These includes storing food waste in fox-proof containers or secure dustbins, not feeding foxes, and ensuring they do not get access to food put out for pets.

The BBC also reported that one of the most popular, and effective, ways of dealing with foxes is the motion-activated sprinkler, which repels the animals with a short but startling burst of water.


C A S E  S T U D Y : W E S T  A U S T R A L I A

Researchers studying grey reef sharks at Scott Reef. In Western Australia, 15 people have been killed by sharks since 2000. For swimmers or surfers on the beaches of Australia, sharks are not just a nuisance.

Encounters with these creatures can be dangerous, even fatal. The authorities have tried various measures to prevent further cases, such as by installing shark nets to prevent the predators from encroaching into areas where people swim.

But shark nets under trial in New South Wales ensnared other animals as well, resulting in an outcry from animal conservation groups, which called for the nets to be removed.

ABC News reported in January this year that between 2015 and last year, 133 target sharks were caught along with 615 non-target marine animals off beaches between the cities of Wollongong and Newcastle. Almost half of the animals that were caught perished in the netting.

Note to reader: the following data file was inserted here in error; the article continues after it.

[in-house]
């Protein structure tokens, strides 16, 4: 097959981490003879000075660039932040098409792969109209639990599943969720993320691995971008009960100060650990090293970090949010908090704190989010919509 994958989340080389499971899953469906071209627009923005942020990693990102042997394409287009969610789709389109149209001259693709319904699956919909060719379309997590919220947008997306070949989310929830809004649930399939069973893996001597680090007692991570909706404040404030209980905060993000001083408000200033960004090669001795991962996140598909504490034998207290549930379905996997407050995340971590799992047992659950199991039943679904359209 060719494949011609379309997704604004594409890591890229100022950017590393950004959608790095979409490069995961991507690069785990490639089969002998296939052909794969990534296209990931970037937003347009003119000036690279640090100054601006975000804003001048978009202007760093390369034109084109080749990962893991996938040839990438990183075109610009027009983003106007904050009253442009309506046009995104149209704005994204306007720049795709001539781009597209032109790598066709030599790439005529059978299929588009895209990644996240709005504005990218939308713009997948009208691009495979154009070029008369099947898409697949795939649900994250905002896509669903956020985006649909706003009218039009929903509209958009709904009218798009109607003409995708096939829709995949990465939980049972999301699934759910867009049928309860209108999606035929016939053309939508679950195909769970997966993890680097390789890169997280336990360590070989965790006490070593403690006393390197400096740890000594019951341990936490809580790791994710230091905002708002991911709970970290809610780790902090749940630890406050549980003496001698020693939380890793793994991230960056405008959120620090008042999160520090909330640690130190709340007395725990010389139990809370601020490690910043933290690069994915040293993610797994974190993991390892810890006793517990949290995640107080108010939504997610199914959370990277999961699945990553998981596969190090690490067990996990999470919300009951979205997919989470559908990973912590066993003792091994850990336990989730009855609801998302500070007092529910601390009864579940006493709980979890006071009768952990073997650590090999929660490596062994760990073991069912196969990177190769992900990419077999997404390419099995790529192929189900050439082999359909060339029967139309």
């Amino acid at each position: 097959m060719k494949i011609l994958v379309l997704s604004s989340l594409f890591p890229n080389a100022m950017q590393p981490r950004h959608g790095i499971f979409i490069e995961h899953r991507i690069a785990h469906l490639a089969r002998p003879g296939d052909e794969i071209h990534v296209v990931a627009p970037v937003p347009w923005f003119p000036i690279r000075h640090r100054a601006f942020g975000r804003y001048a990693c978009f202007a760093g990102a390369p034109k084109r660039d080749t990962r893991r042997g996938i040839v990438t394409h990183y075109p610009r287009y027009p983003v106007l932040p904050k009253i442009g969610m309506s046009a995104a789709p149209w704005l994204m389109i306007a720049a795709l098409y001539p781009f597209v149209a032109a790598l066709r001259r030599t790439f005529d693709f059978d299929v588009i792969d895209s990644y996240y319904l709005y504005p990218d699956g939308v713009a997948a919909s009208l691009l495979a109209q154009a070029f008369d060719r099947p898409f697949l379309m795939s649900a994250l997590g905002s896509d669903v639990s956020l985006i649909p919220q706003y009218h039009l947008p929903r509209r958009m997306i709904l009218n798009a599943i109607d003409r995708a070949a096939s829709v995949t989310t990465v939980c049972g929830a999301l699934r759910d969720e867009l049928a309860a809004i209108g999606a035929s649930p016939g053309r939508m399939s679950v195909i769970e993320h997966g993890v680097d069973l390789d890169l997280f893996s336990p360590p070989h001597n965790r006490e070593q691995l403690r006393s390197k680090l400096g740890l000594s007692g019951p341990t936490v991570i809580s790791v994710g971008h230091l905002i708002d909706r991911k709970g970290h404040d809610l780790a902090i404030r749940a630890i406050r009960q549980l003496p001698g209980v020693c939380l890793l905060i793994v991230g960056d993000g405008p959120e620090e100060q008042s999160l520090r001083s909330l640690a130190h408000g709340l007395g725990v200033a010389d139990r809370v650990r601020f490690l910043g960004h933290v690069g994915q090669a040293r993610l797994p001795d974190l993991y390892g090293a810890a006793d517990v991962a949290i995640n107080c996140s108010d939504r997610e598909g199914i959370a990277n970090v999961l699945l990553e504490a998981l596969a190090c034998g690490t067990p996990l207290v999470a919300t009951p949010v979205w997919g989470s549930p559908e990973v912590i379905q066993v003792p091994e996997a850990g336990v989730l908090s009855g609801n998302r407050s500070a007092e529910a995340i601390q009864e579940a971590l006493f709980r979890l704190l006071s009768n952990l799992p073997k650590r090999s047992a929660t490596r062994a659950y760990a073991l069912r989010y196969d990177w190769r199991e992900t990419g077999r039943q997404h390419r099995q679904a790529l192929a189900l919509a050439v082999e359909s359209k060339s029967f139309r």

Now the authorities are turning to technology to reduce encounters between sharks and humans.

Last week, it was announced that new technology in the form of drones will be deployed across beaches in Western Australia to better protect swimmers and surfers.

The drones, equipped with military-grade cameras, will be used to detect sharks. Data will then be transmitted to lifeguards or swimmers instantly.

News site Perth Now reported that unlike human spotters in helicopters, such cameras can “see” sharks on the surface and at depths down to 10m, observe a wider stretch of ocean, and are not hindered by waves or glare.

C A S E  S T U D Y : S I N G A P O R E

Monkeys visit Mr Russell Ng, 68, nearly every day at his home in Old Upper Thomson Road where he has lived for nine years. The long-tailed macaques come from the Central Catchment Nature Reserve, which is right across the road from Mr Ng’s house.

They scale the walls around his home in search of food left out by people in the residential estate and eateries nearby. However, the animals do not bother him as he has learnt to co-exist with them.

Initially, they did enter his home and stole food. But he has learnt not to leave food lying around. It is kept in a microwave oven instead of being left on the table.

Mr Ng also makes it a point to keep trash indoors instead of in the bin outside, until the garbage collector is due. “Some of our neighbours also use bungee cords to secure their bins, to make it less easy for the macaques to rummage around in,” says Mr Ng, who sits on the area’s residents’ committee.

He has also trained his three dogs, all poodle-crosses, to ignore the macaques. This helps prevent the macaques from exhibiting confrontational or aggressive behaviour whenever they feel challenged, he says.

“In the past, every time a monkey comes around, the dogs will keep barking. Now, it’s like they don’t even see the monkeys,” says Mr Ng, a retired businessman.